Thursday, May 04, 2006

Jason Zengerle, blogging at The New Republic:

I think McCain's candidacy will serve as a test ... of the bloggers' ... thesis that they now have the power to be political kingmakers--because if they do, then McCain is dead meat.

Let me explain. Because of the polarized nature of the blogosphere, McCain doesn't have many boosters there. The big-time conservative bloggers, such as Hugh Hewitt and Power Line, distrust him; so do the heavyweight liberal bloggers, like Kos and Atrios ... the only people writing about the campaign who actually seem to like McCain are (shock!) the establishment media....

Which means that McCain's candidacy should serve as an excellent test of whether the mainstream media still has the upperhand over bloggers when it comes to making or breaking a presidential candidate. McCain's failure won't necessarily mean that bloggers have arrived. But if McCain wins, I think that will be another blow to blogger triumphalism.

Zengerle's half right: If McCain wins, it's largely because the press has spent years building up his myth. If he loses, it will be because the right-wing ideologues who've (perhaps bafflingly) taken against him were able to deny him the nomination. (If he gets the nomination, he'll win the election. It's that simple.)

But why the focus on bloggers? Why the suggestion that blogs are the wellspring of all ideological purity in America?

The political press in America has had nearly twenty years to notice the existence of Limbaugh-era talk radio, but our pundits still look at talk radio as if it's the scary spot on the map marked "HERE BE DEMONS"; they don't listen and they don't make any effort to find out what's going on there.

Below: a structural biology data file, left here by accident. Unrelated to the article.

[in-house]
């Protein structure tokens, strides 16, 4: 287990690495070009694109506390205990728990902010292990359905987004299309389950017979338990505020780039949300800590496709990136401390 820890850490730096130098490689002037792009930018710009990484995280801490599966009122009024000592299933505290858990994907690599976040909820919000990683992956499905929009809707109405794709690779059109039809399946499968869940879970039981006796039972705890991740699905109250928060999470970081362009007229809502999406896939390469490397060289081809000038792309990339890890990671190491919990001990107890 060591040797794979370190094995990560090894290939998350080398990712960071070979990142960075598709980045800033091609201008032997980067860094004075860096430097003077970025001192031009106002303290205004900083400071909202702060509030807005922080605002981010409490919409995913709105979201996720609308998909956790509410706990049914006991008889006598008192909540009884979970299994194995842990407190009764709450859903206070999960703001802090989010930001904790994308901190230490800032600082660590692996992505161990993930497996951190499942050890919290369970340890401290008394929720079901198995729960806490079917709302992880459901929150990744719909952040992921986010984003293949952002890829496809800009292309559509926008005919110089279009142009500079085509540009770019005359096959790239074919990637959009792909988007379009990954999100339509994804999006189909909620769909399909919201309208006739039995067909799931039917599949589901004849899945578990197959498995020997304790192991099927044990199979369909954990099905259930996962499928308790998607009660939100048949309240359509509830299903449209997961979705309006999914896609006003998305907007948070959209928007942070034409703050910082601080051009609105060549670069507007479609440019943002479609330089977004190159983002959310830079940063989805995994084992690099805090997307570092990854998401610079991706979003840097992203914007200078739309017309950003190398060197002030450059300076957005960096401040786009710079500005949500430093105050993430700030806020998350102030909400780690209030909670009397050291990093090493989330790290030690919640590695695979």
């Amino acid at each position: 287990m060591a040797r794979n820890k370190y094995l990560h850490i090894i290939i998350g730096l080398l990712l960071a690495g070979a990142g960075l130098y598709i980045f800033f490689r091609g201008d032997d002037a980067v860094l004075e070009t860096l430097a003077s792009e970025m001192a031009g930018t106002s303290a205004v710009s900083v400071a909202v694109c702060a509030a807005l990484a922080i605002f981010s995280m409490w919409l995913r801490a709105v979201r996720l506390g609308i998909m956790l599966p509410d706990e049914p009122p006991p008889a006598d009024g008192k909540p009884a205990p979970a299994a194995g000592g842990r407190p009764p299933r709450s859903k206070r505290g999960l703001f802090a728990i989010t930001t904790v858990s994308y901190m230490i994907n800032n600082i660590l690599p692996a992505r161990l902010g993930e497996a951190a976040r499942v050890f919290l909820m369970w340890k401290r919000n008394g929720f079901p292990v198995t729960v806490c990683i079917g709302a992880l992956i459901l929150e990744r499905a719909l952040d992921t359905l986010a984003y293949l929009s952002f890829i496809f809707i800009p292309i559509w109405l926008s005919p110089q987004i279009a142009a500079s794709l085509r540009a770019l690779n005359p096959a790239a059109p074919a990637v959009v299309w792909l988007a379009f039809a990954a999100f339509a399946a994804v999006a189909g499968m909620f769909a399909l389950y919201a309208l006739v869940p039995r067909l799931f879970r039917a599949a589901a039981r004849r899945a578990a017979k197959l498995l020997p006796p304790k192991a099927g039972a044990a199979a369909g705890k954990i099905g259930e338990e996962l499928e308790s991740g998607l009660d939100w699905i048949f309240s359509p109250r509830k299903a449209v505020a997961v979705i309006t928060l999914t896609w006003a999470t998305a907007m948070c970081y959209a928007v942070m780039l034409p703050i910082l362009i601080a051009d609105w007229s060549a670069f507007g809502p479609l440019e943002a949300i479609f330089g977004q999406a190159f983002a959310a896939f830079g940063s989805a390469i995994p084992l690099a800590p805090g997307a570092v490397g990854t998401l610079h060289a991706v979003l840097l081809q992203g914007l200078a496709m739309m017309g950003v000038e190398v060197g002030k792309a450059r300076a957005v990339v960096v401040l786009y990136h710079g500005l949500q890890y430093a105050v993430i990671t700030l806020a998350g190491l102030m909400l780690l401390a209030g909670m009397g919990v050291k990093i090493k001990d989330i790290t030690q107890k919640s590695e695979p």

Beyond that, the pundits still don't recognize the skill with which the GOP right spreads talking points among the faithful. Some of these talking points are generated from the top, while others bubble up from radio, the Internet, the religious right community, and single-issue groups like the NRA. Blogs are an important part of this process, but they're just one part. If the righties manage to crush the McCain campaign effort in 2008, most if not all of these groups will be involved.

Goldwater didn't win the Republican nomination in '64 because of the tireless efforts of the snarling dogs at (He did get a little help from this book.) Fire-breathing political zealotry wasn't invented by bloggers.

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